Live preview: Ximena Sariana

The Mexican indie-rock darling makes her English-language debut.

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Ximena Sariana

Ximena Sariana Photograph: Emily Shur

Guadalajara-born Ximena Sariana has a lot going for her. She's the daughter of prominent parents in Mexico's film industry and a legitimate screen star; for her supporting role in Dos Abrazos, director Enrique Begne's buzzworthy entry at the 2007 Tribeca Film Festival, she was recognized by Mexican film critics with a Best Actress award, known as La Diosa de Plata ("silver goddess"). Sariana's also a naturally pitch-perfect singer, and a gifted songwriter who rivals Leslie Feist, Chan Marshall and Norah Jones for eclecticism, pluck and feminine power.

Ximena Sariana (due Tuesday 2) is the follow-up to the singer's ironically titled (and Grammy-nominated) debut, Mediocre, and her first album in English, a language she seems to enjoy mining for surreal juxtapositions. "All I am is moving underneath me/Empty hands are hanging from the ceiling," she sings in the Dave Sitek--produced alt-pop workout "Shine Down"—one of many songs, like the McCartneyesque piano ballad "Bringing Us Down," that brim with an oddball mixture of restlessness, melancholy and wonder.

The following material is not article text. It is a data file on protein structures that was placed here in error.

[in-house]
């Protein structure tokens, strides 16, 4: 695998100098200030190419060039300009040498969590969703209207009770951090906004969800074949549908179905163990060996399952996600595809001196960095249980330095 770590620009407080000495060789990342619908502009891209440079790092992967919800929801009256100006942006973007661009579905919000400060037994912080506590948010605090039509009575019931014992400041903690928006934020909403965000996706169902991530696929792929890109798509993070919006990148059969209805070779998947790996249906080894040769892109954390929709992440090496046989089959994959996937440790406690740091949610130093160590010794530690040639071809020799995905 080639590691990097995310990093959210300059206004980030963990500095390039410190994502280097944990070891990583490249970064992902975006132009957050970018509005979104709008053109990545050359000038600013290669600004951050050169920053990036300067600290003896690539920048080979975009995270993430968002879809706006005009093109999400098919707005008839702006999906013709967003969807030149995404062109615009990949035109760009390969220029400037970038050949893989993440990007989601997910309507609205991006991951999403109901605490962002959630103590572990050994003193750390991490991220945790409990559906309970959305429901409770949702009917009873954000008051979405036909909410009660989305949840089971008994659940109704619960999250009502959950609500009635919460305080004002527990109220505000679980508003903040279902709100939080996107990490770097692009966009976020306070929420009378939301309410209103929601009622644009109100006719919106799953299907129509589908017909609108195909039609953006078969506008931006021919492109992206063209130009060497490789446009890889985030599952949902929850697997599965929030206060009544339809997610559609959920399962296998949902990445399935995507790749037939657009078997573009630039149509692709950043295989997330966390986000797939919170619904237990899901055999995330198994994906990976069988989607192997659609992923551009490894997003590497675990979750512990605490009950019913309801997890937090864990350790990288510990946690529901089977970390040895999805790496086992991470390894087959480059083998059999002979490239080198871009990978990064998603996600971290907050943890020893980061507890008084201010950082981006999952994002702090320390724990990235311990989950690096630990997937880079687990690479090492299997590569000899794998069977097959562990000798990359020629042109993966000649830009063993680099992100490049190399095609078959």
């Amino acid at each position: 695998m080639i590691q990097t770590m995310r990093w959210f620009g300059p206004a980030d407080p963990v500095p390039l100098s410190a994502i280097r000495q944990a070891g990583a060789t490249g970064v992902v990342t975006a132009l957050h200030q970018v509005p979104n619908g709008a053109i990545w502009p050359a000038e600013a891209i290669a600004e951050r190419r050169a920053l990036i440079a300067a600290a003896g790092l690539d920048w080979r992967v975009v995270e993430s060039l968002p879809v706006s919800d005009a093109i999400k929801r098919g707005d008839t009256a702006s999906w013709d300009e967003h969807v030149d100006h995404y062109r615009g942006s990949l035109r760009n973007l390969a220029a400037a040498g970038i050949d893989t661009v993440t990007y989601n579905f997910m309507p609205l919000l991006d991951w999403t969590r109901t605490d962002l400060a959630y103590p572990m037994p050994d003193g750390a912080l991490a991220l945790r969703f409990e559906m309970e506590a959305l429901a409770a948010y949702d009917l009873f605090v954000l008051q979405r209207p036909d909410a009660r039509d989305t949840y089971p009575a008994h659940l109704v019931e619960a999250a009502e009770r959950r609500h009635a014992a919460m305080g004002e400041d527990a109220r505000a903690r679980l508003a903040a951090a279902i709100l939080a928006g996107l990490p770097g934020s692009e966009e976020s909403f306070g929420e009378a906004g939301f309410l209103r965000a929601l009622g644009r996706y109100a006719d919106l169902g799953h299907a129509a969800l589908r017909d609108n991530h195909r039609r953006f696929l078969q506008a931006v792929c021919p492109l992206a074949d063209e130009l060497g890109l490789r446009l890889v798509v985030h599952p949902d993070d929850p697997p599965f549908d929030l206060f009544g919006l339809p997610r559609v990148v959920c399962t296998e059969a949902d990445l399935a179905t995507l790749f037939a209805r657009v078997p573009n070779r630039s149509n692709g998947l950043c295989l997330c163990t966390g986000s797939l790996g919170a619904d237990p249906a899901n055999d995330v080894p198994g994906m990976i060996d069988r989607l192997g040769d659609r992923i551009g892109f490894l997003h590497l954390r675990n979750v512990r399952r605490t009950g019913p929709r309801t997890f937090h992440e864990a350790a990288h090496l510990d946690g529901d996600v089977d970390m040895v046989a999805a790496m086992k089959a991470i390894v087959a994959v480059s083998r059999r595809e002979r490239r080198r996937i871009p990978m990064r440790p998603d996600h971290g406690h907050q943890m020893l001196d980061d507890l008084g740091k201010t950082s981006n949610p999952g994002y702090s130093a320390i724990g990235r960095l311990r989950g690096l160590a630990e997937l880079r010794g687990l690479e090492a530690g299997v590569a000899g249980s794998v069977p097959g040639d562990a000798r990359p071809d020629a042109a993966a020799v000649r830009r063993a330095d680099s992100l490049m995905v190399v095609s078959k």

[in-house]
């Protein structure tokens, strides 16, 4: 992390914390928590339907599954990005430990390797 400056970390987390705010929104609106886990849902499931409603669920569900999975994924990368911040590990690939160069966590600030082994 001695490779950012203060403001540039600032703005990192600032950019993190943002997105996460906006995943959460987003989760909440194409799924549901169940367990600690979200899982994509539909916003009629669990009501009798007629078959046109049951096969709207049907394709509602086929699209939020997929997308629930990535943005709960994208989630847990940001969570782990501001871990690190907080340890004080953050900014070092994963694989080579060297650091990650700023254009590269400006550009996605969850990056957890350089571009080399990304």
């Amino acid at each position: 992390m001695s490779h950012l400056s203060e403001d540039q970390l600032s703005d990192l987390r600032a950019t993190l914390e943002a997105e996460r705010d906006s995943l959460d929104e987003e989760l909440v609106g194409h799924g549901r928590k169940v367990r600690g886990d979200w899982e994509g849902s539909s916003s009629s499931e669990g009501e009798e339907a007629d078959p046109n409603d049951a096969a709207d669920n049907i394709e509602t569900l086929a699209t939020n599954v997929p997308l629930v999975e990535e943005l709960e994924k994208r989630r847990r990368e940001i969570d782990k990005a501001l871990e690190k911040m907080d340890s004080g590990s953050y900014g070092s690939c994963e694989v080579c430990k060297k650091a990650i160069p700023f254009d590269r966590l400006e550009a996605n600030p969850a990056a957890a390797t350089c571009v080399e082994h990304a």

A multi-instrumentalist herself, Sariana has a knack for collaborating with ace musicians (among them current beau Omar Rodriguez-Lpez, lead guitarist and conceptualist for the Mars Volta), so her two nights at Webster Hall opening for Sia promise a flurry of stellar chops and inspiring songcraft. Her playful, almost self-conscious way of connecting with her audience defies the rules of the diva game; if you prefer your rock-goddesses-in-waiting with a touch of sass and a heap of honesty, you won't find much better.

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Webster Hall; Tue 26, Wed 27;

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